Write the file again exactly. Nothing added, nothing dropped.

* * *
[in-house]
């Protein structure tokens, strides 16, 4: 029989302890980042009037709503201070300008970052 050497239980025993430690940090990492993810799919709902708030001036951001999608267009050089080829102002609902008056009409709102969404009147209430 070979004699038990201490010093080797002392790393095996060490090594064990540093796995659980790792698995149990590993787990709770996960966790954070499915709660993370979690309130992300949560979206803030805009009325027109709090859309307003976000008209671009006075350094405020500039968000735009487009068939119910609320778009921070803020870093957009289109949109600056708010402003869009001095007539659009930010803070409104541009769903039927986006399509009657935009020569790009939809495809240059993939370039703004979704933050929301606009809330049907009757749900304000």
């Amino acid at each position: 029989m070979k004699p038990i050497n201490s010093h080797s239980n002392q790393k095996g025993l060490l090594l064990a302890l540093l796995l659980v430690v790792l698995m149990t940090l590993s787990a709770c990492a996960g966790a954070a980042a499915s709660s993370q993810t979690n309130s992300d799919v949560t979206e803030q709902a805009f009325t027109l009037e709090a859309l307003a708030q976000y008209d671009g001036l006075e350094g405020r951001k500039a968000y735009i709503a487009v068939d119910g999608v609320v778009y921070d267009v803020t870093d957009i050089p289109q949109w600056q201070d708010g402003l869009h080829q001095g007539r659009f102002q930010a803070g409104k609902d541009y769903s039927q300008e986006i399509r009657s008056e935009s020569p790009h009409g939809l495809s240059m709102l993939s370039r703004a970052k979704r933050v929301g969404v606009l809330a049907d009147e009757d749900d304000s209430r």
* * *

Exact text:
[in-house]
């Protein structure tokens, strides 16, 4: 029989302890980042009037709503201070300008970052 050497239980025993430690940090990492993810799919709902708030001036951001999608267009050089080829102002609902008056009409709102969404009147209430 070979004699038990201490010093080797002392790393095996060490090594064990540093796995659980790792698995149990590993787990709770996960966790954070499915709660993370979690309130992300949560979206803030805009009325027109709090859309307003976000008209671009006075350094405020500039968000735009487009068939119910609320778009921070803020870093957009289109949109600056708010402003869009001095007539659009930010803070409104541009769903039927986006399509009657935009020569790009939809495809240059993939370039703004979704933050929301606009809330049907009757749900304000």
């Amino acid at each position: 029989m070979k004699p038990i050497n201490s010093h080797s239980n002392q790393k095996g025993l060490l090594l064990a302890l540093l796995l659980v430690v790792l698995m149990t940090l590993s787990a709770c990492a996960g966790a954070a980042a499915s709660s993370q993810t979690n309130s992300d799919v949560t979206e803030q709902a805009f009325t027109l009037e709090a859309l307003a708030q976000y008209d671009g001036l006075e350094g405020r951001k500039a968000y735009i709503a487009v068939d119910g999608v609320v778009y921070d267009v803020t870093d957009i050089p289109q949109w600056q201070d708010g402003l869009h080829q001095g007539r659009f102002q930010a803070g409104k609902d541009y769903s039927q300008e986006i399509r009657s008056e935009s020569p790009h009409g939809l495809s240059m709102l993939s370039r703004a970052k979704r933050v929301g969404v606009l809330a049907d009147e009757d749900d304000s209430r």